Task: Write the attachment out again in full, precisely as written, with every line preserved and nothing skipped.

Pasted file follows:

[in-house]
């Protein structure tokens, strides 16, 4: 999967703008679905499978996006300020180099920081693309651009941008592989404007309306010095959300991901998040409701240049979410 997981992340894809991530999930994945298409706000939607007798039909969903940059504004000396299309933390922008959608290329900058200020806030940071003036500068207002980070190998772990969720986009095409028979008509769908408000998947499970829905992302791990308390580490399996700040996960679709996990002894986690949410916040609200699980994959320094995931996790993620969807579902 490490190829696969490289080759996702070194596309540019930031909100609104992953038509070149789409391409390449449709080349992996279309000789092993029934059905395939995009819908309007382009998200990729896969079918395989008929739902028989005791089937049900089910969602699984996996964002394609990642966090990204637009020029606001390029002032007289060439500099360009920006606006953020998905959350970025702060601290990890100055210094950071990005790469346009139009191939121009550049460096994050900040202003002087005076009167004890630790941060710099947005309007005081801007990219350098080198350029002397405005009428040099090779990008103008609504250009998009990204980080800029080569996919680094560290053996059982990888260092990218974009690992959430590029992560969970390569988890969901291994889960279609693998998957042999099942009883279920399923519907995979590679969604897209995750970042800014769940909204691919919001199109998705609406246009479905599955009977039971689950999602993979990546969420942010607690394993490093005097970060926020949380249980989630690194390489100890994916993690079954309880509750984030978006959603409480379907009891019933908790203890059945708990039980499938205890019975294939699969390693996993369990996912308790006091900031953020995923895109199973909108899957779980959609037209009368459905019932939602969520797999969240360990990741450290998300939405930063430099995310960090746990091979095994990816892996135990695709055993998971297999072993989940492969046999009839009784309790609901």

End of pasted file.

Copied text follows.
[in-house]
């Protein structure tokens, strides 16, 4: 999967703008679905499978996006300020180099920081693309651009941008592989404007309306010095959300991901998040409701240049979410 997981992340894809991530999930994945298409706000939607007798039909969903940059504004000396299309933390922008959608290329900058200020806030940071003036500068207002980070190998772990969720986009095409028979008509769908408000998947499970829905992302791990308390580490399996700040996960679709996990002894986690949410916040609200699980994959320094995931996790993620969807579902 490490190829696969490289080759996702070194596309540019930031909100609104992953038509070149789409391409390449449709080349992996279309000789092993029934059905395939995009819908309007382009998200990729896969079918395989008929739902028989005791089937049900089910969602699984996996964002394609990642966090990204637009020029606001390029002032007289060439500099360009920006606006953020998905959350970025702060601290990890100055210094950071990005790469346009139009191939121009550049460096994050900040202003002087005076009167004890630790941060710099947005309007005081801007990219350098080198350029002397405005009428040099090779990008103008609504250009998009990204980080800029080569996919680094560290053996059982990888260092990218974009690992959430590029992560969970390569988890969901291994889960279609693998998957042999099942009883279920399923519907995979590679969604897209995750970042800014769940909204691919919001199109998705609406246009479905599955009977039971689950999602993979990546969420942010607690394993490093005097970060926020949380249980989630690194390489100890994916993690079954309880509750984030978006959603409480379907009891019933908790203890059945708990039980499938205890019975294939699969390693996993369990996912308790006091900031953020995923895109199973909108899957779980959609037209009368459905019932939602969520797999969240360990990741450290998300939405930063430099995310960090746990091979095994990816892996135990695709055993998971297999072993989940492969046999009839009784309790609901």